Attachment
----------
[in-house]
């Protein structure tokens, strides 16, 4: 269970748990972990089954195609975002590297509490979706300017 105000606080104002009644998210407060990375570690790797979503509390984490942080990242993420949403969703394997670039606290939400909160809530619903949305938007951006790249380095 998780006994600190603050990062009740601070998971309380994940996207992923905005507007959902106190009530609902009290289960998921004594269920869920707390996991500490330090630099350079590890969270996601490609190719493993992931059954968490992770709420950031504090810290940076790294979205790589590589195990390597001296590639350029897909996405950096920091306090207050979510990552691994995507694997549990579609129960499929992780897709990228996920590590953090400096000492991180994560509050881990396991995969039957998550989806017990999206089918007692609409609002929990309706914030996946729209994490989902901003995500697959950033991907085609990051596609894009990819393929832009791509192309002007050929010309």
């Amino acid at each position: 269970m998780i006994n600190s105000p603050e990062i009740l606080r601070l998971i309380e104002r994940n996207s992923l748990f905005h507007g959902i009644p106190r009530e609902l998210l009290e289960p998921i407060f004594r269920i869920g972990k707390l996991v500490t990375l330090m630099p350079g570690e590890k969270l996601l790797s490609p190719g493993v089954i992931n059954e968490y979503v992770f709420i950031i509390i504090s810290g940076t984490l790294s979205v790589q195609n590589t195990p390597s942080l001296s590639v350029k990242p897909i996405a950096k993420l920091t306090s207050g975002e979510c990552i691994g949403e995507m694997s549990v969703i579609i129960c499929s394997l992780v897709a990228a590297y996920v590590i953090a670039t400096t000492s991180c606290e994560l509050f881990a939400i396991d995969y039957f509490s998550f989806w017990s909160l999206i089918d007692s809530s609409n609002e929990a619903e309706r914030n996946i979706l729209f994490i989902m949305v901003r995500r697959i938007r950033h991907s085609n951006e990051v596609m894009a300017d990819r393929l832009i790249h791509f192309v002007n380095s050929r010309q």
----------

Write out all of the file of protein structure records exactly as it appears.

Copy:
[in-house]
């Protein structure tokens, strides 16, 4: 269970748990972990089954195609975002590297509490979706300017 105000606080104002009644998210407060990375570690790797979503509390984490942080990242993420949403969703394997670039606290939400909160809530619903949305938007951006790249380095 998780006994600190603050990062009740601070998971309380994940996207992923905005507007959902106190009530609902009290289960998921004594269920869920707390996991500490330090630099350079590890969270996601490609190719493993992931059954968490992770709420950031504090810290940076790294979205790589590589195990390597001296590639350029897909996405950096920091306090207050979510990552691994995507694997549990579609129960499929992780897709990228996920590590953090400096000492991180994560509050881990396991995969039957998550989806017990999206089918007692609409609002929990309706914030996946729209994490989902901003995500697959950033991907085609990051596609894009990819393929832009791509192309002007050929010309």
């Amino acid at each position: 269970m998780i006994n600190s105000p603050e990062i009740l606080r601070l998971i309380e104002r994940n996207s992923l748990f905005h507007g959902i009644p106190r009530e609902l998210l009290e289960p998921i407060f004594r269920i869920g972990k707390l996991v500490t990375l330090m630099p350079g570690e590890k969270l996601l790797s490609p190719g493993v089954i992931n059954e968490y979503v992770f709420i950031i509390i504090s810290g940076t984490l790294s979205v790589q195609n590589t195990p390597s942080l001296s590639v350029k990242p897909i996405a950096k993420l920091t306090s207050g975002e979510c990552i691994g949403e995507m694997s549990v969703i579609i129960c499929s394997l992780v897709a990228a590297y996920v590590i953090a670039t400096t000492s991180c606290e994560l509050f881990a939400i396991d995969y039957f509490s998550f989806w017990s909160l999206i089918d007692s809530s609409n609002e929990a619903e309706r914030n996946i979706l729209f994490i989902m949305v901003r995500r697959i938007r950033h991907s085609n951006e990051v596609m894009a300017d990819r393929l832009i790249h791509f192309v002007n380095s050929r010309q």